I received this email a few days ago:
I am an hard-core reader of your blog and thanks to your posts I have recently started being interested to ABC (and Bayesian methods in general). I am writing you to ask for suggestions on the application of the semi-automatic ABC à la Fearnhead & Prangle. The reason why I am contacting you instead of addressing the authors is because (i) you have been involved in the RSS reading of their paper and (ii) you are an authority on ABC, and therefore you are probably best suited and less biased on such issue. I am applying ABC with the semi-automatic statistics selection provided in Fearnhead and Prangle (2012) to a problem which can be formalized as a hidden Markov model. However I am unsure of whether I am making a huge mistake on the following point: let’s suppose we have an unobserved (latent) system state X (depending on an unknown parameter θ) and a corresponding “corrupted” version which is observed with some measurement error, e.g.
Y = X + ε,
where ε is the measurement error independent of X, ε is N(0, σ²), say. Now their setup does not consider measurement error, so I wonder if the following is correct. Since I can simulate n times some X’ from p(X|θ) am I allowed to use the corresponding “simulated” n corrupted measurements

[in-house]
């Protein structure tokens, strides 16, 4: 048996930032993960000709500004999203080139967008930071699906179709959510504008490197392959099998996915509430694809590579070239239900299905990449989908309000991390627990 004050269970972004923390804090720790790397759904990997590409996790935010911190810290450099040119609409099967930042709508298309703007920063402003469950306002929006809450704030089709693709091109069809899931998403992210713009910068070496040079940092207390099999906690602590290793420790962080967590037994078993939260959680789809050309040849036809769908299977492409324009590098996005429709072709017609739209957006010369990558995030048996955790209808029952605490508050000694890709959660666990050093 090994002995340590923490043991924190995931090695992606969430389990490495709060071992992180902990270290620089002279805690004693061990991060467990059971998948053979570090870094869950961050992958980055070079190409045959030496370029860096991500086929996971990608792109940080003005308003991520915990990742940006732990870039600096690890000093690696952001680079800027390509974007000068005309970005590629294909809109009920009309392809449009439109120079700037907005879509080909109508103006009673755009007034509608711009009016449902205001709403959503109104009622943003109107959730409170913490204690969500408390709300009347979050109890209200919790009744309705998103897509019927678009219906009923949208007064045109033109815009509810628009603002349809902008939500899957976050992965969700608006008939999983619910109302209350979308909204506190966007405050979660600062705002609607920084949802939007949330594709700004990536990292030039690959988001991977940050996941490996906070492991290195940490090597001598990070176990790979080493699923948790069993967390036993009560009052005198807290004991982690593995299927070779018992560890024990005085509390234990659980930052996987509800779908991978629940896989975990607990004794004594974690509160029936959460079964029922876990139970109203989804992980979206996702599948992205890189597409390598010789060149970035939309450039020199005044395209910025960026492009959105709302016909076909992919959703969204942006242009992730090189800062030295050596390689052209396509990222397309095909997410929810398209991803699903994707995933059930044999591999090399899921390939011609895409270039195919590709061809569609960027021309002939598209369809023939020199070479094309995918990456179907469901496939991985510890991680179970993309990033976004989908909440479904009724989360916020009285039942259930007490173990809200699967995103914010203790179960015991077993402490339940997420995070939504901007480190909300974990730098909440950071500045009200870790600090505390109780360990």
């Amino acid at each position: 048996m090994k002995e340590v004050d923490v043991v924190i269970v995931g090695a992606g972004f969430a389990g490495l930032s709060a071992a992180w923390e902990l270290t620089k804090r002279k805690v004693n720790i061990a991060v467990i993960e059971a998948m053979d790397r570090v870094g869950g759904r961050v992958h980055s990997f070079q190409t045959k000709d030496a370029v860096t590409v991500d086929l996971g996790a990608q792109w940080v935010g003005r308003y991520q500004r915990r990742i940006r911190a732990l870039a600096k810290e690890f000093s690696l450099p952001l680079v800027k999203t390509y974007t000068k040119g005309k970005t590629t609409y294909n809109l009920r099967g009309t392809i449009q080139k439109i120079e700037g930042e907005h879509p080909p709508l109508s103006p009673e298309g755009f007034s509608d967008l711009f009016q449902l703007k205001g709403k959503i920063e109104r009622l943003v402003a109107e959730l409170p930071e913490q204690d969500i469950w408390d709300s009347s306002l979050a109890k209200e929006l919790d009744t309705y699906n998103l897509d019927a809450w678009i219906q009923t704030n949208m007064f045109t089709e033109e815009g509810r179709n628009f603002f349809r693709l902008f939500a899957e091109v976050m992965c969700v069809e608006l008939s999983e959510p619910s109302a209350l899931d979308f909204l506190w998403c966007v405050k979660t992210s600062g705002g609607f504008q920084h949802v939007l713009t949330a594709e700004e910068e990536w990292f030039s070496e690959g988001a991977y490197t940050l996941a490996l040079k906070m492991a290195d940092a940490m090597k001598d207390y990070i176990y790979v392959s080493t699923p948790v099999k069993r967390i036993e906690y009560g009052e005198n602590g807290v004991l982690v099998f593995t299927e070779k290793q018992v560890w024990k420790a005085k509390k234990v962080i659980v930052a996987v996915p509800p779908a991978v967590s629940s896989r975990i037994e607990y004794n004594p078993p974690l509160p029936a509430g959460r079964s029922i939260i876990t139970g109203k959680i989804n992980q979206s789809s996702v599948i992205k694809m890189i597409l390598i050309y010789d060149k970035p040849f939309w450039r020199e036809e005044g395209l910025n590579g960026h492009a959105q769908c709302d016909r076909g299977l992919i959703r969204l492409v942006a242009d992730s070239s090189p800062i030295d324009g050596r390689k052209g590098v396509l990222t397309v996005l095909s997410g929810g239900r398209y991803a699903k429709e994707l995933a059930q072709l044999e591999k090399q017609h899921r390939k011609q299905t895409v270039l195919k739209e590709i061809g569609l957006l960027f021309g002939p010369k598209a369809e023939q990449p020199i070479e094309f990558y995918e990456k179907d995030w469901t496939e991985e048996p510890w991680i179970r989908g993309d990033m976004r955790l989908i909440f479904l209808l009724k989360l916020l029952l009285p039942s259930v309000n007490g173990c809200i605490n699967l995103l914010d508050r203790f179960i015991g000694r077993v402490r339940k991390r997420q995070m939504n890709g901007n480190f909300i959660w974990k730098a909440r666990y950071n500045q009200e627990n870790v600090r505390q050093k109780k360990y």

Y’ = X’ + ε’
(where ε’ is a draw from p(ε|σ)) into their regression approach to determine a (vector of) summary statistic S=(S1,S2) for (θ,σ)? I mean the Y’ are draws from a p(y|X’,θ,σ) which is conditional on X’. Is this allowed? Wilkinson (2008) is the only reference I have found considering ABC with measurement-error (the ones by Dean et al (2011) and Jasra et al (2011) being too technical in my opinion to allow a practical implementation) and since he does not consider a summary statistics-based approach (e.g. Algorithm D, page 10) of course he is not in need to simulate the corrupted measurements but only the latent ones. Therefore I am a bit unsure on whether it is statistically ok to simulate Y’ conditionally on X’ or if there is some theoretical issue that makes this nonsense.
to which I replied